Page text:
With the end of lockdown restrictions and reopening of businesses in July 2021, footfall and consumer spend are picking up across UK cities. During October, consumer spend was nearly as high as pre-pandemic, according to data from the Centre for Cities. Footfall is also rising but is yet to return to earlier levels. As places begin to recover, it’s important to ask what policy can do to support the recovery of local businesses and prepare them for the future.
In our final recovery workshop, we discussed the challenges that businesses are facing and what this implies in terms of business support. Valentine Quinio from the Centre of Cities started us off with an overview of changing consumer demand; Kevin Mole from the Enterprise Research Centre at Warwick spoke about access to finance; Capucine Riom from the Centre for Economic Performance outlined findings from their recent survey on changing business practices during the pandemic; and Henry Overman discussed supply chains issues and summarised some policy lessons.
So what did we learn?
Some local businesses that depend on office workers are still struggling
Since restrictions eased, larger cities in the UK are recovering more slowly than smaller cities. The slower recovery is partly due to homeworking. Footfall in larger cities such as London depends on weekday activity, which is highly dependent on office workers. With many office workers still working from home, some firms are struggling. One silver lining is that weekend activity is recovering more quickly than weekday activity, so people are going to the pubs and shops even if they’re not going to the office. Policymakers should consider the implications of working from home on businesses that depend on office workers, as footfall won’t fully recover until they return to the office.
Demand for finance and business support is going-up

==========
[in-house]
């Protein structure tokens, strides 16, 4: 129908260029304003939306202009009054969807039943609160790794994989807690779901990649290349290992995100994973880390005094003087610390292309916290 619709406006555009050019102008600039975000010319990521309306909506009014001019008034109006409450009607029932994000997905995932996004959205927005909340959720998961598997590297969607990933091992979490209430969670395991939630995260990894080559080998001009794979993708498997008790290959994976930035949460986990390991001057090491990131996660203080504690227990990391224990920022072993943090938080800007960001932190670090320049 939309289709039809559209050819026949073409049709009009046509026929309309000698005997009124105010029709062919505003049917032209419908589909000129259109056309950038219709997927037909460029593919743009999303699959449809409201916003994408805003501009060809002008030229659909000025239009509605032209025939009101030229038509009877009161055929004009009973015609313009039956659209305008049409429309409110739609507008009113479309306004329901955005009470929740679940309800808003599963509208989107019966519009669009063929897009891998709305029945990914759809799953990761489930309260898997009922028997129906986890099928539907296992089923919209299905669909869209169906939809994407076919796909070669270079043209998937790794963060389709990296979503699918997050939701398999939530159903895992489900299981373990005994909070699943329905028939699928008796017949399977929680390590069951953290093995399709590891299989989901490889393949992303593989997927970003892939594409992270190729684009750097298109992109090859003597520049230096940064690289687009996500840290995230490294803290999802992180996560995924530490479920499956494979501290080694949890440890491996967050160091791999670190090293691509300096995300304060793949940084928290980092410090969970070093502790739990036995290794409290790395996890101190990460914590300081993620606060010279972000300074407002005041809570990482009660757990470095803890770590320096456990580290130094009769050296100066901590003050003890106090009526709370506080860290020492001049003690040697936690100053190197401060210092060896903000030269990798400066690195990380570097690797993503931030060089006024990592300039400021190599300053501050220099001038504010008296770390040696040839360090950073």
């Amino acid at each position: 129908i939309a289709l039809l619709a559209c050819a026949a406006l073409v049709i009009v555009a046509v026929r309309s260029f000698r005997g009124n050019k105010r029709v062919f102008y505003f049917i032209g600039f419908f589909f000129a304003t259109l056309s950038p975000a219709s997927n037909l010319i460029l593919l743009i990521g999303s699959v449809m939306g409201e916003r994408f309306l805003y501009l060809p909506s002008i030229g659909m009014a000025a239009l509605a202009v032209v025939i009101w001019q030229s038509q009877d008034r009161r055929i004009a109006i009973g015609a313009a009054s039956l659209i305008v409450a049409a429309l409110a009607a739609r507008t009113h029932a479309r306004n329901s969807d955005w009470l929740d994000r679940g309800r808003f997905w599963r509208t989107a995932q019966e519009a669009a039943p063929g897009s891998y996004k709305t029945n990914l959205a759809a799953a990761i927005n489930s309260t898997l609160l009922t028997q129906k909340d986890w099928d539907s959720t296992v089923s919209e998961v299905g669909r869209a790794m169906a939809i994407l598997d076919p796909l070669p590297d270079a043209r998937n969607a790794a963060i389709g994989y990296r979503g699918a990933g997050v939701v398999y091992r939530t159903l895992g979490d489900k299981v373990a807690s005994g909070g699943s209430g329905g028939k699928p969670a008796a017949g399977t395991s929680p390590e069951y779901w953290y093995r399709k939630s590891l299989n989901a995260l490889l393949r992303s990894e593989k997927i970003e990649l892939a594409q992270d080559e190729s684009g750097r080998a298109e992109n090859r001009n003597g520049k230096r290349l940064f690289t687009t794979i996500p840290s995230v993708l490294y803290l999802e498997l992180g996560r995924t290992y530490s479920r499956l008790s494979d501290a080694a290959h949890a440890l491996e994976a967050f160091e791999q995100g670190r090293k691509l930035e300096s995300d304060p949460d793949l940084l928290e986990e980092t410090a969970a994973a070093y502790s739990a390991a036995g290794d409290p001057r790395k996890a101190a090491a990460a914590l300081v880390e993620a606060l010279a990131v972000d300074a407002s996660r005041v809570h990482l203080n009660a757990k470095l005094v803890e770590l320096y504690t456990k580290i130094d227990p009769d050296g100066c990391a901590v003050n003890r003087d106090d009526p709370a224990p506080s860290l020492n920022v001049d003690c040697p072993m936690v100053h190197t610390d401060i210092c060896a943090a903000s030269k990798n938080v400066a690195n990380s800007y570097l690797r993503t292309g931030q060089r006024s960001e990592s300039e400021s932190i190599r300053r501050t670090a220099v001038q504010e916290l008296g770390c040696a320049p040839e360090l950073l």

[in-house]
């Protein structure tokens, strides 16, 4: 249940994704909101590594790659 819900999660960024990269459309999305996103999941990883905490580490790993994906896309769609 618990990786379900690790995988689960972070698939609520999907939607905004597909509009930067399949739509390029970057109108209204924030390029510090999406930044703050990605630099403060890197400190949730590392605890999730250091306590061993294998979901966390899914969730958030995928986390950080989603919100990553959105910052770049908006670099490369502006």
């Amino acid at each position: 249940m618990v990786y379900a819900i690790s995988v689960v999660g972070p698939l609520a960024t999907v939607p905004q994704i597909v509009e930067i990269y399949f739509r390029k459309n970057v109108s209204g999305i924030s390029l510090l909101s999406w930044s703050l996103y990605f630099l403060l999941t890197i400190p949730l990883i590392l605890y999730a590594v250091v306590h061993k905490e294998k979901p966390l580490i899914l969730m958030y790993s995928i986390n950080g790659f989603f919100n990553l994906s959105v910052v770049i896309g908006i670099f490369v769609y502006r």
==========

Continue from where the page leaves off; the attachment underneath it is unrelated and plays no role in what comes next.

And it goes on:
Furlough schemes and loan guarantees have enabled many firms to weather the Covid-19 shock – and demand for finance and business support is likely to rise as businesses recover and the government scales back some of its financing schemes. Kevin Mole showed evidence that large numbers of firms have used these schemes – 48% of UK firms used the furlough scheme only, 16.4% used furloughs and loan guarantees and 3.6% used loan guarantees only. Of these businesses, some will need external finance to support their recovery but won’t apply for it, even if they qualify. To the extent that this leads to reduced investment and firm performance, Kevin argued that policymakers should put in place programmes that de-discourage borrowing among this group of firms.
Many firms are adopting technology and new business practices, but some will struggle to do so
The pandemic has substantially disrupted business activity, and this has encouraged many businesses to innovate. Capucine Riom presented survey data from July 2020 and July 2021, showing that more than 70% of firms surveyed adopted digital technologies during the pandemic. Of all technologies, remote working technologies were adopted the most. Before Covid-19, most firms reported that they never had remote work and now most have one or two days of remote work. To help businesses struggling to adapt to new ways of serving customers at the local level, and to new ways of working, policymakers can signpost firms to good sources of guidance and business advice.
Despite rising demand, issues remain on the side of supply
Lastly, supply chain issues from Brexit and the pandemic are exacerbating business challenges. The problem for local areas is that implementing policies to resolve these bottlenecks is difficult. Advice might help firms switch to different sources of supply, but policies related to credit and export promotion agencies tend to sit at national levels. And limited information on supply chains and linkages between firms prevents local areas from effectively targeting policy interventions. In the short-term, local areas should encourage firms to take up available programmes that address supply chain issues at the national level. In the long-run, Henry Overman suggested that business support policies might want to focus on developing more resilient supply chains – although the evidence base on how to do this is more limited.
Business advice in an uncertain world
Two key overarching messages emerged from the discussion. The first is that with so much uncertainty going on there is high ‘option’ value in waiting before making big decisions. The second is that in a challenging environment, and with things changing fast, there is a lot of value in local support helping their firms access resources that are out there. Sign-posting and other activities to encourage take-up of existing schemes is potentially a cost-effective way to help provide business with the support they need.
This event on business support was the last in a series of events about economic recovery from the impact of Covid-19. You can find more detail on all the events here.